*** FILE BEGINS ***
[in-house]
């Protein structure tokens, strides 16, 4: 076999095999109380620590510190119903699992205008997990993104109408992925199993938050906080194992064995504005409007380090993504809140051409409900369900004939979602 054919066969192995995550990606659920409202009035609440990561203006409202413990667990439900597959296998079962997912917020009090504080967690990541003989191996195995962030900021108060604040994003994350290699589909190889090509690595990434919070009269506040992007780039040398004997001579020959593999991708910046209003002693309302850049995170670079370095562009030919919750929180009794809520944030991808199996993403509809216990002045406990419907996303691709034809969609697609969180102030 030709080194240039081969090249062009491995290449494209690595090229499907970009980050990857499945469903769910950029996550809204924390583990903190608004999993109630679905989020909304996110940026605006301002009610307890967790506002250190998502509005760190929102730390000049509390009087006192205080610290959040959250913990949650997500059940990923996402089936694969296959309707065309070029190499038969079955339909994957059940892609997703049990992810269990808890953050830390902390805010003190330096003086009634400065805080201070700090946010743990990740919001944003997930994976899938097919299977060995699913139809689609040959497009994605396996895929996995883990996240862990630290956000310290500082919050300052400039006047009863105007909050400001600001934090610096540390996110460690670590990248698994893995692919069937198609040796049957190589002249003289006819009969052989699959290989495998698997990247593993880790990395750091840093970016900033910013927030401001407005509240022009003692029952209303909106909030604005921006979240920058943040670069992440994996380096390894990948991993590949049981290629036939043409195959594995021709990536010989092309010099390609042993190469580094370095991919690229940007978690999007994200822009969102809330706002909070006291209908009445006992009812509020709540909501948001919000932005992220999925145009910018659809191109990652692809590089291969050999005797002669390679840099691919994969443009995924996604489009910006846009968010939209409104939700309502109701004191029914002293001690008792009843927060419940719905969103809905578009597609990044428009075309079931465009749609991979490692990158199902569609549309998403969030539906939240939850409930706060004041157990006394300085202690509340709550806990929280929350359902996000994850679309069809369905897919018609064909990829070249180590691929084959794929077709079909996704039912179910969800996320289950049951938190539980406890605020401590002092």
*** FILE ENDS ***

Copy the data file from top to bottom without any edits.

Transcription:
[in-house]
């Protein structure tokens, strides 16, 4: 076999095999109380620590510190119903699992205008997990993104109408992925199993938050906080194992064995504005409007380090993504809140051409409900369900004939979602 054919066969192995995550990606659920409202009035609440990561203006409202413990667990439900597959296998079962997912917020009090504080967690990541003989191996195995962030900021108060604040994003994350290699589909190889090509690595990434919070009269506040992007780039040398004997001579020959593999991708910046209003002693309302850049995170670079370095562009030919919750929180009794809520944030991808199996993403509809216990002045406990419907996303691709034809969609697609969180102030 030709080194240039081969090249062009491995290449494209690595090229499907970009980050990857499945469903769910950029996550809204924390583990903190608004999993109630679905989020909304996110940026605006301002009610307890967790506002250190998502509005760190929102730390000049509390009087006192205080610290959040959250913990949650997500059940990923996402089936694969296959309707065309070029190499038969079955339909994957059940892609997703049990992810269990808890953050830390902390805010003190330096003086009634400065805080201070700090946010743990990740919001944003997930994976899938097919299977060995699913139809689609040959497009994605396996895929996995883990996240862990630290956000310290500082919050300052400039006047009863105007909050400001600001934090610096540390996110460690670590990248698994893995692919069937198609040796049957190589002249003289006819009969052989699959290989495998698997990247593993880790990395750091840093970016900033910013927030401001407005509240022009003692029952209303909106909030604005921006979240920058943040670069992440994996380096390894990948991993590949049981290629036939043409195959594995021709990536010989092309010099390609042993190469580094370095991919690229940007978690999007994200822009969102809330706002909070006291209908009445006992009812509020709540909501948001919000932005992220999925145009910018659809191109990652692809590089291969050999005797002669390679840099691919994969443009995924996604489009910006846009968010939209409104939700309502109701004191029914002293001690008792009843927060419940719905969103809905578009597609990044428009075309079931465009749609991979490692990158199902569609549309998403969030539906939240939850409930706060004041157990006394300085202690509340709550806990929280929350359902996000994850679309069809369905897919018609064909990829070249180590691929084959794929077709079909996704039912179910969800996320289950049951938190539980406890605020401590002092």